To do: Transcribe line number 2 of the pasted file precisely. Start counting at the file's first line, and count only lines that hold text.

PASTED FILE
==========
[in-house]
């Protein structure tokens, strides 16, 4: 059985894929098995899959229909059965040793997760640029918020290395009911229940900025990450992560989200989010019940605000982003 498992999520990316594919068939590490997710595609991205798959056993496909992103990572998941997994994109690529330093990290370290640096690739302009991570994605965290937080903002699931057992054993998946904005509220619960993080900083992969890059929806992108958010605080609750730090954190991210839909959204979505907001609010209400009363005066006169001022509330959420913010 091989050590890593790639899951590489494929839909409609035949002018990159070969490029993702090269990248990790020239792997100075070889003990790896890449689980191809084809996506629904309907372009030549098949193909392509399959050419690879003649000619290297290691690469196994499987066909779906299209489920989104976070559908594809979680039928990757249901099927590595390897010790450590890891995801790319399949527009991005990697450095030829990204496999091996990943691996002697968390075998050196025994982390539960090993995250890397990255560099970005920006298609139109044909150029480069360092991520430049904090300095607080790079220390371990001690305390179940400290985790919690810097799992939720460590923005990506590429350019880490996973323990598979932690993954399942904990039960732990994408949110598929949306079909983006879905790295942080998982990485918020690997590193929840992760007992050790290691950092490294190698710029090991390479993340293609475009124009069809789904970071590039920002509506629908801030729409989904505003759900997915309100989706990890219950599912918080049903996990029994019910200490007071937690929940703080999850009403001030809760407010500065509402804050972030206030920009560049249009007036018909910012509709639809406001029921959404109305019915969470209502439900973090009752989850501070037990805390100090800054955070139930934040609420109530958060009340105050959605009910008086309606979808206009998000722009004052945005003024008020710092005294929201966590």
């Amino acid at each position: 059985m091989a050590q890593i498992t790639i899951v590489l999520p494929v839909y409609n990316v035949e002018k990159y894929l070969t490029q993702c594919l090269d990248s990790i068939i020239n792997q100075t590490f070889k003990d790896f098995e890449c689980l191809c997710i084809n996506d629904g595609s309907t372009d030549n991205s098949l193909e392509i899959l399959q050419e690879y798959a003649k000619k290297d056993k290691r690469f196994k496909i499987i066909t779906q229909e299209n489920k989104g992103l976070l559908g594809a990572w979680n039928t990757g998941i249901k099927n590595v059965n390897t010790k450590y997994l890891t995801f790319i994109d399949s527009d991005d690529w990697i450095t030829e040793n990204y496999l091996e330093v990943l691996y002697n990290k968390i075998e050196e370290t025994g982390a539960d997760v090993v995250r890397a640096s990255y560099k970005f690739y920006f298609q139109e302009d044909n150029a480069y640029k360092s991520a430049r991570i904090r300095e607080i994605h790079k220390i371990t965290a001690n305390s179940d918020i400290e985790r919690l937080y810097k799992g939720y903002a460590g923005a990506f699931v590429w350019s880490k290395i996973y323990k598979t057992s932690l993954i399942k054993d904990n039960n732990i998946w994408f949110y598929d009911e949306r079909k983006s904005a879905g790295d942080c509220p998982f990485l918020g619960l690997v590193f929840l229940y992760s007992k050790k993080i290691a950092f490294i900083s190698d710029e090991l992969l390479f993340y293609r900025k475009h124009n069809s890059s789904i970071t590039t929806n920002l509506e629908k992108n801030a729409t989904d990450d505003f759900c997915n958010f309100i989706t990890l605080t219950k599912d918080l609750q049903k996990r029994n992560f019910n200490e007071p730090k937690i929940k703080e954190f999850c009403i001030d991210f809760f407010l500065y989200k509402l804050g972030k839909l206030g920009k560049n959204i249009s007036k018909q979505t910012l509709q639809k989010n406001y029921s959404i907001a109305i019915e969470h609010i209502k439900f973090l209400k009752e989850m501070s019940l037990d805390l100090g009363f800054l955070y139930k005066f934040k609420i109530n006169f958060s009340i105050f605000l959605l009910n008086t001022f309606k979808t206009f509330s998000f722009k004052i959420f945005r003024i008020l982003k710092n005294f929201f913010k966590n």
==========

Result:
């Protein structure tokens, strides 16, 4: 059985894929098995899959229909059965040793997760640029918020290395009911229940900025990450992560989200989010019940605000982003 498992999520990316594919068939590490997710595609991205798959056993496909992103990572998941997994994109690529330093990290370290640096690739302009991570994605965290937080903002699931057992054993998946904005509220619960993080900083992969890059929806992108958010605080609750730090954190991210839909959204979505907001609010209400009363005066006169001022509330959420913010 091989050590890593790639899951590489494929839909409609035949002018990159070969490029993702090269990248990790020239792997100075070889003990790896890449689980191809084809996506629904309907372009030549098949193909392509399959050419690879003649000619290297290691690469196994499987066909779906299209489920989104976070559908594809979680039928990757249901099927590595390897010790450590890891995801790319399949527009991005990697450095030829990204496999091996990943691996002697968390075998050196025994982390539960090993995250890397990255560099970005920006298609139109044909150029480069360092991520430049904090300095607080790079220390371990001690305390179940400290985790919690810097799992939720460590923005990506590429350019880490996973323990598979932690993954399942904990039960732990994408949110598929949306079909983006879905790295942080998982990485918020690997590193929840992760007992050790290691950092490294190698710029090991390479993340293609475009124009069809789904970071590039920002509506629908801030729409989904505003759900997915309100989706990890219950599912918080049903996990029994019910200490007071937690929940703080999850009403001030809760407010500065509402804050972030206030920009560049249009007036018909910012509709639809406001029921959404109305019915969470209502439900973090009752989850501070037990805390100090800054955070139930934040609420109530958060009340105050959605009910008086309606979808206009998000722009004052945005003024008020710092005294929201966590």